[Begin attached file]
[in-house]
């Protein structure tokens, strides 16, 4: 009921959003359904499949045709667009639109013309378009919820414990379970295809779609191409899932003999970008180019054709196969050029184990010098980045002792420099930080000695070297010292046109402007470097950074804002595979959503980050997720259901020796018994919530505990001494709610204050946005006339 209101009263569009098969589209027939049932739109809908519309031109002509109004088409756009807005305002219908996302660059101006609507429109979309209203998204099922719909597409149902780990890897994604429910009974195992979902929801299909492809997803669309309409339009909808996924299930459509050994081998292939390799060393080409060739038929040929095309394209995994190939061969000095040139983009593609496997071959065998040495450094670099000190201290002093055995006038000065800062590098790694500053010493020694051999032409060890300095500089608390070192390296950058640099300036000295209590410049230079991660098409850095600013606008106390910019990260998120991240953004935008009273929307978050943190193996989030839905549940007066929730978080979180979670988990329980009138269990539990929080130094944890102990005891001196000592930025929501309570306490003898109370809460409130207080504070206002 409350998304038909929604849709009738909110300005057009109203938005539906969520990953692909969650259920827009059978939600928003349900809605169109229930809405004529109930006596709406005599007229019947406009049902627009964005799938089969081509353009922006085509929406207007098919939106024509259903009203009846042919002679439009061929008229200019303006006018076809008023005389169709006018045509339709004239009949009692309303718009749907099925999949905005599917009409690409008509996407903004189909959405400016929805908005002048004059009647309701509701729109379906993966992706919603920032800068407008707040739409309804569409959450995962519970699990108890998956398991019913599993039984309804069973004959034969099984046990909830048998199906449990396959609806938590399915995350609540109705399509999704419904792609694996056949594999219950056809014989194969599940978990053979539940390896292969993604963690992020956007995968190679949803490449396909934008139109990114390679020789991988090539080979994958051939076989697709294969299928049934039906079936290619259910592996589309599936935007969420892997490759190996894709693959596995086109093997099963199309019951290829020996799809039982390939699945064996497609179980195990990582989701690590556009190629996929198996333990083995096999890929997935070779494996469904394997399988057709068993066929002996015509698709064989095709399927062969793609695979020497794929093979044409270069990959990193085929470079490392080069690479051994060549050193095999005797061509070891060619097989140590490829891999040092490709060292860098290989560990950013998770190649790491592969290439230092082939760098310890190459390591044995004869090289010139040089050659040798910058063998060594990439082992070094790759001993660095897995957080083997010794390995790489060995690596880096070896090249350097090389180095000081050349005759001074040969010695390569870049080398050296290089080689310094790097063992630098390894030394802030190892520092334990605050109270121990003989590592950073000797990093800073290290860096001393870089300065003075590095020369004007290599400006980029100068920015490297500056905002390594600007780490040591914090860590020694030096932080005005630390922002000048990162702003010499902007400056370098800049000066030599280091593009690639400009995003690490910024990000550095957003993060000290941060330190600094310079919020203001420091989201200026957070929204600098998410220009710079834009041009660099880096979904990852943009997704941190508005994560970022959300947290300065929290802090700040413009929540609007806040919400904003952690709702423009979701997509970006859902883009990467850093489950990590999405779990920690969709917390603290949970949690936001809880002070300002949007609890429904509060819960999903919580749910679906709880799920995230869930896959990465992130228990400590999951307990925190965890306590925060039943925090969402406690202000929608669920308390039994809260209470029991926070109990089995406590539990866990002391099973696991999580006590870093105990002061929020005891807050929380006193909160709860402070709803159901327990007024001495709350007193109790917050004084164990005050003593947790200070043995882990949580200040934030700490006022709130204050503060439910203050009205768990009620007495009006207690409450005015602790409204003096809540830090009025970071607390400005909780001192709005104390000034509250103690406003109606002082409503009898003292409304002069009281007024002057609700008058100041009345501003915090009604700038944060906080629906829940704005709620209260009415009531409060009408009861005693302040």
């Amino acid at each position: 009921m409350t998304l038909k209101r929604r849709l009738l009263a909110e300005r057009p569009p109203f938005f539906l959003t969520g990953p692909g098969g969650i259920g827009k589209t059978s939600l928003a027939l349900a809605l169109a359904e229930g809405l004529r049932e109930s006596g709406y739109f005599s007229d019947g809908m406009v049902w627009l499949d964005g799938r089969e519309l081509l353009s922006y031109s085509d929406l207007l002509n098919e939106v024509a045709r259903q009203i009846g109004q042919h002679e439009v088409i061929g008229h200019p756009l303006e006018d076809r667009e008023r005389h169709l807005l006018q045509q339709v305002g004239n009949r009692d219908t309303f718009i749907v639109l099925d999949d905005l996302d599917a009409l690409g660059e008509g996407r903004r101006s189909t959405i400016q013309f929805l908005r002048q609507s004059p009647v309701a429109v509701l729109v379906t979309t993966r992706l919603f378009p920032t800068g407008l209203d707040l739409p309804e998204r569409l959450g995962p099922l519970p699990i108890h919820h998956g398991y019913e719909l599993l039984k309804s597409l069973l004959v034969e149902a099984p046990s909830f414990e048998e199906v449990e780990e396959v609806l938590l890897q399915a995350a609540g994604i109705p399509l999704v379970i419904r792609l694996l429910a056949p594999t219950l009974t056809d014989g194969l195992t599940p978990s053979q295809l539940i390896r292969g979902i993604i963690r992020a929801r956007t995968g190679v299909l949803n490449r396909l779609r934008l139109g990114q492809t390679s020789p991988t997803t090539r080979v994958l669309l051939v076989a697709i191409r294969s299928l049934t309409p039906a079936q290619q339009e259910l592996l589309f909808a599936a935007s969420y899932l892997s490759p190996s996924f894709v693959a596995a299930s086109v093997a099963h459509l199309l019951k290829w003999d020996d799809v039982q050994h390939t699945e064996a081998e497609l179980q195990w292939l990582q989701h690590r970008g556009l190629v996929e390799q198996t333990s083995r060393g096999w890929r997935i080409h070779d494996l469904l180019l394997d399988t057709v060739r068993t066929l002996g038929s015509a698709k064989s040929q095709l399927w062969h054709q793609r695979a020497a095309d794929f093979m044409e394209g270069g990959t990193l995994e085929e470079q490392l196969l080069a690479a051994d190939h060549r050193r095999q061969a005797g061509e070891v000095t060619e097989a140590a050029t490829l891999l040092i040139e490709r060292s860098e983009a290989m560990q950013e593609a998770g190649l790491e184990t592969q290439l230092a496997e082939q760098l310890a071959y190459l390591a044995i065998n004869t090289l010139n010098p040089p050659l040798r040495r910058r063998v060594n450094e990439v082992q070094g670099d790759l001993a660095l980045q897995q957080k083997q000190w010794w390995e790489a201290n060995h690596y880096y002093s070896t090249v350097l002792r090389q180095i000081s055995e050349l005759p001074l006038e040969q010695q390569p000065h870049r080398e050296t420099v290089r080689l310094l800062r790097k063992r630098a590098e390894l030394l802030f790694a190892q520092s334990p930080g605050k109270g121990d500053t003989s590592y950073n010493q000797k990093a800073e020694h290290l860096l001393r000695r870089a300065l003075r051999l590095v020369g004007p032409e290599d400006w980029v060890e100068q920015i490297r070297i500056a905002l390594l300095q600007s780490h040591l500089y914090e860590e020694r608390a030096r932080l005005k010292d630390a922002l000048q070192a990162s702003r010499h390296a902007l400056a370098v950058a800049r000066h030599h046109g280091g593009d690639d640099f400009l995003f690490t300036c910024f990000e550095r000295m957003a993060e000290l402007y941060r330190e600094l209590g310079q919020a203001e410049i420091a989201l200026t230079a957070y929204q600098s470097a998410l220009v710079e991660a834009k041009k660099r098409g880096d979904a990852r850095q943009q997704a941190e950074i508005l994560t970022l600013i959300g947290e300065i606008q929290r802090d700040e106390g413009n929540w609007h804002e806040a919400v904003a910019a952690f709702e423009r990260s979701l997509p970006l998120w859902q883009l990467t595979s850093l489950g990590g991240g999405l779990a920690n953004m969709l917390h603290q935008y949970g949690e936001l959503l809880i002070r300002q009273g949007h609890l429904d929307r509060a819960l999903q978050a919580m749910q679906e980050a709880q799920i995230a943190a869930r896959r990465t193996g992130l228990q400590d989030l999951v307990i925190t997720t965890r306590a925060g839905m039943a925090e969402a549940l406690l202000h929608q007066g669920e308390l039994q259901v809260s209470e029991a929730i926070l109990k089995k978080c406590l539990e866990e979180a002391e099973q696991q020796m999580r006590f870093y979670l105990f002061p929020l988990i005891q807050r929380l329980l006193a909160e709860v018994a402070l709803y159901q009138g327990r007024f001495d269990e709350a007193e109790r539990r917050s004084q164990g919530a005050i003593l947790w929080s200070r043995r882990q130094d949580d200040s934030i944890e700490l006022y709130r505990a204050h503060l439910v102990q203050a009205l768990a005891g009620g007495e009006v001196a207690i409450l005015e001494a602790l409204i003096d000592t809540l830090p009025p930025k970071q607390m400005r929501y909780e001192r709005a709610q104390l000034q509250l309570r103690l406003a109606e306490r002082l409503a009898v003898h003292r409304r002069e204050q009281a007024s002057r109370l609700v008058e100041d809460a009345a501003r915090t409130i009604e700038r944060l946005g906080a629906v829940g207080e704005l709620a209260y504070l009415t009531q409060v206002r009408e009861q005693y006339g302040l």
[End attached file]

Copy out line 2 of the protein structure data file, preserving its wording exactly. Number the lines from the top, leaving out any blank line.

């Protein structure tokens, strides 16, 4: 009921959003359904499949045709667009639109013309378009919820414990379970295809779609191409899932003999970008180019054709196969050029184990010098980045002792420099930080000695070297010292046109402007470097950074804002595979959503980050997720259901020796018994919530505990001494709610204050946005006339 209101009263569009098969589209027939049932739109809908519309031109002509109004088409756009807005305002219908996302660059101006609507429109979309209203998204099922719909597409149902780990890897994604429910009974195992979902929801299909492809997803669309309409339009909808996924299930459509050994081998292939390799060393080409060739038929040929095309394209995994190939061969000095040139983009593609496997071959065998040495450094670099000190201290002093055995006038000065800062590098790694500053010493020694051999032409060890300095500089608390070192390296950058640099300036000295209590410049230079991660098409850095600013606008106390910019990260998120991240953004935008009273929307978050943190193996989030839905549940007066929730978080979180979670988990329980009138269990539990929080130094944890102990005891001196000592930025929501309570306490003898109370809460409130207080504070206002 409350998304038909929604849709009738909110300005057009109203938005539906969520990953692909969650259920827009059978939600928003349900809605169109229930809405004529109930006596709406005599007229019947406009049902627009964005799938089969081509353009922006085509929406207007098919939106024509259903009203009846042919002679439009061929008229200019303006006018076809008023005389169709006018045509339709004239009949009692309303718009749907099925999949905005599917009409690409008509996407903004189909959405400016929805908005002048004059009647309701509701729109379906993966992706919603920032800068407008707040739409309804569409959450995962519970699990108890998956398991019913599993039984309804069973004959034969099984046990909830048998199906449990396959609806938590399915995350609540109705399509999704419904792609694996056949594999219950056809014989194969599940978990053979539940390896292969993604963690992020956007995968190679949803490449396909934008139109990114390679020789991988090539080979994958051939076989697709294969299928049934039906079936290619259910592996589309599936935007969420892997490759190996894709693959596995086109093997099963199309019951290829020996799809039982390939699945064996497609179980195990990582989701690590556009190629996929198996333990083995096999890929997935070779494996469904394997399988057709068993066929002996015509698709064989095709399927062969793609695979020497794929093979044409270069990959990193085929470079490392080069690479051994060549050193095999005797061509070891060619097989140590490829891999040092490709060292860098290989560990950013998770190649790491592969290439230092082939760098310890190459390591044995004869090289010139040089050659040798910058063998060594990439082992070094790759001993660095897995957080083997010794390995790489060995690596880096070896090249350097090389180095000081050349005759001074040969010695390569870049080398050296290089080689310094790097063992630098390894030394802030190892520092334990605050109270121990003989590592950073000797990093800073290290860096001393870089300065003075590095020369004007290599400006980029100068920015490297500056905002390594600007780490040591914090860590020694030096932080005005630390922002000048990162702003010499902007400056370098800049000066030599280091593009690639400009995003690490910024990000550095957003993060000290941060330190600094310079919020203001420091989201200026957070929204600098998410220009710079834009041009660099880096979904990852943009997704941190508005994560970022959300947290300065929290802090700040413009929540609007806040919400904003952690709702423009979701997509970006859902883009990467850093489950990590999405779990920690969709917390603290949970949690936001809880002070300002949007609890429904509060819960999903919580749910679906709880799920995230869930896959990465992130228990400590999951307990925190965890306590925060039943925090969402406690202000929608669920308390039994809260209470029991926070109990089995406590539990866990002391099973696991999580006590870093105990002061929020005891807050929380006193909160709860402070709803159901327990007024001495709350007193109790917050004084164990005050003593947790200070043995882990949580200040934030700490006022709130204050503060439910203050009205768990009620007495009006207690409450005015602790409204003096809540830090009025970071607390400005909780001192709005104390000034509250103690406003109606002082409503009898003292409304002069009281007024002057609700008058100041009345501003915090009604700038944060906080629906829940704005709620209260009415009531409060009408009861005693302040």